In this novel, starting in 1947 when Chinese Nationalists decide to take control of the island many knew as "Formosa", the lives of its inhabitants are changed forever. The story is focused on one family and how they must cope with a new existence where everyone seems to be spied, especially those with some knowledge or positions where they influenced others. Free thinkers aren't well seen anymore and many are taken out of their houses. Such is the case of our protagonists's father and it's years before he returns, with everything already different. Years later, the protagonist marries and goes to live in America, but it turns out the suspicion and control of those in power in the island follow those who leave anyway...
I think this story was told in a rather dry manner. I don't mean to say it isn't engaging or interesting because it is certainly that, but it clearly shows how much time the author dedicated to the historical research and the amount of information used around the fictional parts. For me, this means there are parts which read a little too much as an history lesson or a non fiction, rather than a fictional tale of a family surviving those times.
In a way, I can't truly fault it, since I was able to learn much, even though it still feels confusing to distinguish dates between Republic of China (Taiwan's official designation) and People's Republic of China. I suppose looking at a chronological timeline of events would help, but I confess I was a little lost in some parts of the novel, with the amount of names and designations and historical situations alluding to all these things which also often happened in different moments.
Once the main heroine, whom we meet as a baby and then a child when the story begins, travels to America as an adult, I think things became easier for me, for there are some contextual situations making reference to western placed events and, obviously, that makes it easier to situate and compare things, since I'm used to hear about events located in western areas.
In terms of content, I can't say much with proper knowledge but let if be said that, as always, when something radical happens (such as wars or annexations or whatever one calls geo-political hostile decisions) it is those who don't have power who suffer the most. I believe the author did a good enough job portraying this when allowing us to follow the family and how the father's abduction by the Nationalists affected everyone for so long. I especially noticed how the emotional aspects were dealt with. Asian cultures in general, from what books and movies have appeared to show, are not as demonstrative of their inner thoughts and feelings, so I felt there was always a certain detachment between what we read and what the characters must have gone through.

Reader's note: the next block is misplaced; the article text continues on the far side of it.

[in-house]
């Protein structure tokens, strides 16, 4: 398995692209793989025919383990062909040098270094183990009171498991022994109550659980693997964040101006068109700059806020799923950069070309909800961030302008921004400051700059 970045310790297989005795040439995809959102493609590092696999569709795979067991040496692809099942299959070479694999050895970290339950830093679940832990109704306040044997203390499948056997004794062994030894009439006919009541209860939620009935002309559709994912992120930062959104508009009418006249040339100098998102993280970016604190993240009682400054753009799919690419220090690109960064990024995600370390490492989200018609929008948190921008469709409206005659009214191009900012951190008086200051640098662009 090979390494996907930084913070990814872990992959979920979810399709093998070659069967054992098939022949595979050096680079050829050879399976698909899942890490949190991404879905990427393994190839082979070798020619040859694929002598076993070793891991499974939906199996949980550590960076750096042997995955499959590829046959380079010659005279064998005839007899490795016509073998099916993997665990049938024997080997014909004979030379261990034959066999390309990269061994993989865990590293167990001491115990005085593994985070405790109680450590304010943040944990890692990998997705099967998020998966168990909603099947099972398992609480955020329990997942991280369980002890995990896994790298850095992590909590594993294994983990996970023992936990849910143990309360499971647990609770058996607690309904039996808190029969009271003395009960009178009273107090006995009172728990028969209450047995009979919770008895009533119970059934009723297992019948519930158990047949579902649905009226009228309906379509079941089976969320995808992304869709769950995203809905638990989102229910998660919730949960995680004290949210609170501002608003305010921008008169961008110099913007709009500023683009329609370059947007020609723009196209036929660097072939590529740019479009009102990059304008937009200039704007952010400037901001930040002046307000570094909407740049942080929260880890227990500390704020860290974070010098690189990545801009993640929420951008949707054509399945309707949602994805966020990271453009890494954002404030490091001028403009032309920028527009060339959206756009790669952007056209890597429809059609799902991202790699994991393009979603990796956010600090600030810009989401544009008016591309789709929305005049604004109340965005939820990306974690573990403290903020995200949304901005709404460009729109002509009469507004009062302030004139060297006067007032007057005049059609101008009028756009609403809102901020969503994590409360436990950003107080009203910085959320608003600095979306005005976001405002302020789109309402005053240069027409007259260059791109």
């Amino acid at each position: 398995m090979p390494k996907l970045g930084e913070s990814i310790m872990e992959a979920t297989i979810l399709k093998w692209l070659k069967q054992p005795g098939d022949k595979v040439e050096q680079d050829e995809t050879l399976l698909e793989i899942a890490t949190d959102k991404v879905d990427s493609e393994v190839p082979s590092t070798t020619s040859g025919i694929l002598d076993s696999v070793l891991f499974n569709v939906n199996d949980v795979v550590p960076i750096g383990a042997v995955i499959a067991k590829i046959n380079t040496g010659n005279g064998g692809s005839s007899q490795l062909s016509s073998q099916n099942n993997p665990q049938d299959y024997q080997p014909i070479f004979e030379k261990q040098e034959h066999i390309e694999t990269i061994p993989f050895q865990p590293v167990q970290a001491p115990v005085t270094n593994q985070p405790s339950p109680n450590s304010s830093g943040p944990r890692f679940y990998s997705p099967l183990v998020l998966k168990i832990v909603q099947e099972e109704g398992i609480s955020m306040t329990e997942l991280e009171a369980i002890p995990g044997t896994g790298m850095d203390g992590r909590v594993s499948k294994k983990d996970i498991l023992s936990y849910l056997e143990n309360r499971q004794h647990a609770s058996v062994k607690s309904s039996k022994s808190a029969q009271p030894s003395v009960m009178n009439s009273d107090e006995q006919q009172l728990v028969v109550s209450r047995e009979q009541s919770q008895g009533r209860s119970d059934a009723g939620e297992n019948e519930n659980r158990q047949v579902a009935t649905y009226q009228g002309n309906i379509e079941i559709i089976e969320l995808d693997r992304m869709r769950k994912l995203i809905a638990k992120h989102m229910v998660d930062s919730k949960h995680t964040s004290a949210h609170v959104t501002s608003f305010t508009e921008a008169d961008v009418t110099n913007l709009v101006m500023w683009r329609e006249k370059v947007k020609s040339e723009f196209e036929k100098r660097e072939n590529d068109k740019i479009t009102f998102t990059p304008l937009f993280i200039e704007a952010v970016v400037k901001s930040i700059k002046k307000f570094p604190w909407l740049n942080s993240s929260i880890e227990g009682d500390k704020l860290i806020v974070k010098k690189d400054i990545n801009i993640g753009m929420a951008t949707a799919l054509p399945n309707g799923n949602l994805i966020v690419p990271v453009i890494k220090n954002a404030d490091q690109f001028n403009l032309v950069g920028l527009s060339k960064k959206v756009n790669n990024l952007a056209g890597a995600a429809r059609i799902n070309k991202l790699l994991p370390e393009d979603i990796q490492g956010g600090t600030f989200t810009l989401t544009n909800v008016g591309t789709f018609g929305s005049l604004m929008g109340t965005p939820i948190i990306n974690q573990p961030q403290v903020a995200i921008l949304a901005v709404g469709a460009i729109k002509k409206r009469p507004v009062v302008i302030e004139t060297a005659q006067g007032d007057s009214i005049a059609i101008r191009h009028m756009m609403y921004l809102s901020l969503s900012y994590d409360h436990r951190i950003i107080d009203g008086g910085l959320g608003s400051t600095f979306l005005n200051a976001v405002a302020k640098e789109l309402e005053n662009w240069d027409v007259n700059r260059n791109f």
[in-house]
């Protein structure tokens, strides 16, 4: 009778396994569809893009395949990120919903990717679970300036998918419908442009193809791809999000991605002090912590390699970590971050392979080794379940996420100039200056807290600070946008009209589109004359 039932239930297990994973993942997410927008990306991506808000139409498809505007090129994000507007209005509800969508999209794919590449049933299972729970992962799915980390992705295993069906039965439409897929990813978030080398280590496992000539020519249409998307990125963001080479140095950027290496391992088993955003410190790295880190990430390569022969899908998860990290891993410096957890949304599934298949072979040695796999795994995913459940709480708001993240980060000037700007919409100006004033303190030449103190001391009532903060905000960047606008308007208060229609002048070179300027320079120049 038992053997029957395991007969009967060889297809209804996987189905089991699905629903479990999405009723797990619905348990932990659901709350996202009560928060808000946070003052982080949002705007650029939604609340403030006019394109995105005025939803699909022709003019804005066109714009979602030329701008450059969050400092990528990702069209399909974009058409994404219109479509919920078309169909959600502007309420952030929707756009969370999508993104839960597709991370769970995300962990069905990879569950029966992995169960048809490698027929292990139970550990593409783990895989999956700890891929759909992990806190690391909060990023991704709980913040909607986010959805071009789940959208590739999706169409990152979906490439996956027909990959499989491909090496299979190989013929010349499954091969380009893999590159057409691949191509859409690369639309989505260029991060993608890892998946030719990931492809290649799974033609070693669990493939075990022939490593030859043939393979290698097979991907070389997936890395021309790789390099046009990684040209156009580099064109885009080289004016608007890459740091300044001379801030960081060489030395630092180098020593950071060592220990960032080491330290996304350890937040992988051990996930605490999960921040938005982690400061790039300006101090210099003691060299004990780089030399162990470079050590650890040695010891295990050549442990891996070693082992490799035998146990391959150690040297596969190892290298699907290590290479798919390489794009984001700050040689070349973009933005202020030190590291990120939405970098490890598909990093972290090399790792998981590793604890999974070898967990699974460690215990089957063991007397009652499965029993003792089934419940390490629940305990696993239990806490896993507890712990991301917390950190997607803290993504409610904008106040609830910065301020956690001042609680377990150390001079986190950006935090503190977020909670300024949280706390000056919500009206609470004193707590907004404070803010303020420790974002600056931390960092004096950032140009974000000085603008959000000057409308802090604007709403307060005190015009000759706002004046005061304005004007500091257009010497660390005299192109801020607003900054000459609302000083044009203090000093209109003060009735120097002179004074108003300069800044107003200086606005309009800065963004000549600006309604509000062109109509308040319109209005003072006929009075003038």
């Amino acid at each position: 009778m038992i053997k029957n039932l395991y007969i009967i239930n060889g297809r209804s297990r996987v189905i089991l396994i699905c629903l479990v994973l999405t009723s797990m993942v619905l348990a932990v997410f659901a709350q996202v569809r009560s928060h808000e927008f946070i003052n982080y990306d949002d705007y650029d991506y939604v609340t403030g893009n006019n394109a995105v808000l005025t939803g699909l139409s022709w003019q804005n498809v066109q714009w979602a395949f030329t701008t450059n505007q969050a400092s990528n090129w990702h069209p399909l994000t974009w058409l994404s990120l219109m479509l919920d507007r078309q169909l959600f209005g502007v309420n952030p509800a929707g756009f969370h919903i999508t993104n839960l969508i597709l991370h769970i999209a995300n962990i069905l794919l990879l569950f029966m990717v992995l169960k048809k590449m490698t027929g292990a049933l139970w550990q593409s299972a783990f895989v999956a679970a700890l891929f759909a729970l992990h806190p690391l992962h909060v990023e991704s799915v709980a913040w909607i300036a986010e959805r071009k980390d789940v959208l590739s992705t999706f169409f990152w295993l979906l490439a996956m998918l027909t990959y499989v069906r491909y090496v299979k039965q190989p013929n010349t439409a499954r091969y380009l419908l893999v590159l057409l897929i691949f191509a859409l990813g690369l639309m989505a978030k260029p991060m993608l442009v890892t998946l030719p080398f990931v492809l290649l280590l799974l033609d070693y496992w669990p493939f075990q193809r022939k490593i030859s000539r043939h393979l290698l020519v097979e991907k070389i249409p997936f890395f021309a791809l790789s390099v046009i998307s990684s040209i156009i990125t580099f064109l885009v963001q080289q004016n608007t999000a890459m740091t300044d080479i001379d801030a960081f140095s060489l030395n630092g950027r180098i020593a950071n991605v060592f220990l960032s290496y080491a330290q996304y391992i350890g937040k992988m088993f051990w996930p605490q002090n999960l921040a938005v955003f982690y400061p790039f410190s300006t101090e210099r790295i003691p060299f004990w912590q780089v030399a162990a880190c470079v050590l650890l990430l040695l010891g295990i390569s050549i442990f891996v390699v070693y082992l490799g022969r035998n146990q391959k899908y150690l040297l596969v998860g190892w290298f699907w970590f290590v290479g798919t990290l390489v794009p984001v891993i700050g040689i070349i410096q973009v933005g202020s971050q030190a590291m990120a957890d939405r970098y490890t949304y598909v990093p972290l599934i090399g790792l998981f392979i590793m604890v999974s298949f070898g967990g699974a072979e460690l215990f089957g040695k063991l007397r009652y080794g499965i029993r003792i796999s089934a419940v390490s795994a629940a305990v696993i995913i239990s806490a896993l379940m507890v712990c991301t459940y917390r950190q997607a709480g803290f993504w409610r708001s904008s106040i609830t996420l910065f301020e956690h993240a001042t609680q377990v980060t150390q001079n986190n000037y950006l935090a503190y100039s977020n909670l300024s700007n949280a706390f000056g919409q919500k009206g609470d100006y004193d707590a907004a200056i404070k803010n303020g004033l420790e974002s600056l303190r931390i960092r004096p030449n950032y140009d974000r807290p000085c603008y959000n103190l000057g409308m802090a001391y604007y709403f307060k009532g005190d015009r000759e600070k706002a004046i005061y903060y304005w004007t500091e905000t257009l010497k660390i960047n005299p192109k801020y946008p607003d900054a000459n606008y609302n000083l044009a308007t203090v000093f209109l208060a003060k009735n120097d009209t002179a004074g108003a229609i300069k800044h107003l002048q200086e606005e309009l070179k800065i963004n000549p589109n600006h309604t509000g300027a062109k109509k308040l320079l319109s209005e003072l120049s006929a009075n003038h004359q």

Still, I felt empathy towards some of them, for sometimes they had to make decisions that only later on would actually be perceived by others for what they were: or sacrifice or a fight for a belief. Most of the story is told in first person by the protagonist or the POV is focused on her side of things. On one hand, I found this ineffectual because the other family members were as interesting, probably had a good POV to be addressed and often were really just secondary. I feel I didn't get to know them all, and all were affected by the plot's events.
On the other hand, by following just one POV, we got to have a more clear image of events and of how history follows people, even when their lives go in different directions and countries. I confess I feel a little disappointed with the protagonists' decisions in America (I admit: I forgot her name), mainly the emotional ones, but what do I know of being in constant fear and stress over my family? Nevertheless, since this is fictional, I would have liked to see some more...positive - I know romantic or light might be too much for this story's tone - things happening, so that this sense of hope some characters pursue would have been validated even more.